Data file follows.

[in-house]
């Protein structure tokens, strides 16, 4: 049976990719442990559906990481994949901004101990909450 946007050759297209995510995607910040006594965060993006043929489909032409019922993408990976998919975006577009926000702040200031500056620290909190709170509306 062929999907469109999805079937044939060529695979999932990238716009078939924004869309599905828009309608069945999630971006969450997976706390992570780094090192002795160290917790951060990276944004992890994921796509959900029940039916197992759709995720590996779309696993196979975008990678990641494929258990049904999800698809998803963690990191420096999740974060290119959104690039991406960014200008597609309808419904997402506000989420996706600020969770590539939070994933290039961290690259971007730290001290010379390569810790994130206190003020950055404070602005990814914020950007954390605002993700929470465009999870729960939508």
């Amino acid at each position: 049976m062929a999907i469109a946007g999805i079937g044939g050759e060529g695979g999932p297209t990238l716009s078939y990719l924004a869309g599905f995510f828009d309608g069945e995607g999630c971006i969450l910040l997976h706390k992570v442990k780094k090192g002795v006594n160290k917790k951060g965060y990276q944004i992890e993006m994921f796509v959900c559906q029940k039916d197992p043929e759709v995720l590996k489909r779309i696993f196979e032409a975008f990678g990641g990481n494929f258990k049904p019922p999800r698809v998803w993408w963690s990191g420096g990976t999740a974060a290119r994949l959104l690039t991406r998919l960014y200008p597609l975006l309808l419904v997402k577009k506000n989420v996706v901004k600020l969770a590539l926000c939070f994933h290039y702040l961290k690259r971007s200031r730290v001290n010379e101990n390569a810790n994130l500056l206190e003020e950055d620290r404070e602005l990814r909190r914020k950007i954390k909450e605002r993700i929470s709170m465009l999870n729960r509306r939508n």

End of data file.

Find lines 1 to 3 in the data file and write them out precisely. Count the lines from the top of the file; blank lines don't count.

[in-house]
């Protein structure tokens, strides 16, 4: 049976990719442990559906990481994949901004101990909450 946007050759297209995510995607910040006594965060993006043929489909032409019922993408990976998919975006577009926000702040200031500056620290909190709170509306 062929999907469109999805079937044939060529695979999932990238716009078939924004869309599905828009309608069945999630971006969450997976706390992570780094090192002795160290917790951060990276944004992890994921796509959900029940039916197992759709995720590996779309696993196979975008990678990641494929258990049904999800698809998803963690990191420096999740974060290119959104690039991406960014200008597609309808419904997402506000989420996706600020969770590539939070994933290039961290690259971007730290001290010379390569810790994130206190003020950055404070602005990814914020950007954390605002993700929470465009999870729960939508």
């Amino acid at each position: 049976m062929a999907i469109a946007g999805i079937g044939g050759e060529g695979g999932p297209t990238l716009s078939y990719l924004a869309g599905f995510f828009d309608g069945e995607g999630c971006i969450l910040l997976h706390k992570v442990k780094k090192g002795v006594n160290k917790k951060g965060y990276q944004i992890e993006m994921f796509v959900c559906q029940k039916d197992p043929e759709v995720l590996k489909r779309i696993f196979e032409a975008f990678g990641g990481n494929f258990k049904p019922p999800r698809v998803w993408w963690s990191g420096g990976t999740a974060a290119r994949l959104l690039t991406r998919l960014y200008p597609l975006l309808l419904v997402k577009k506000n989420v996706v901004k600020l969770a590539l926000c939070f994933h290039y702040l961290k690259r971007s200031r730290v001290n010379e101990n390569a810790n994130l500056l206190e003020e950055d620290r404070e602005l990814r909190r914020k950007i954390k909450e605002r993700i929470s709170m465009l999870n729960r509306r939508n």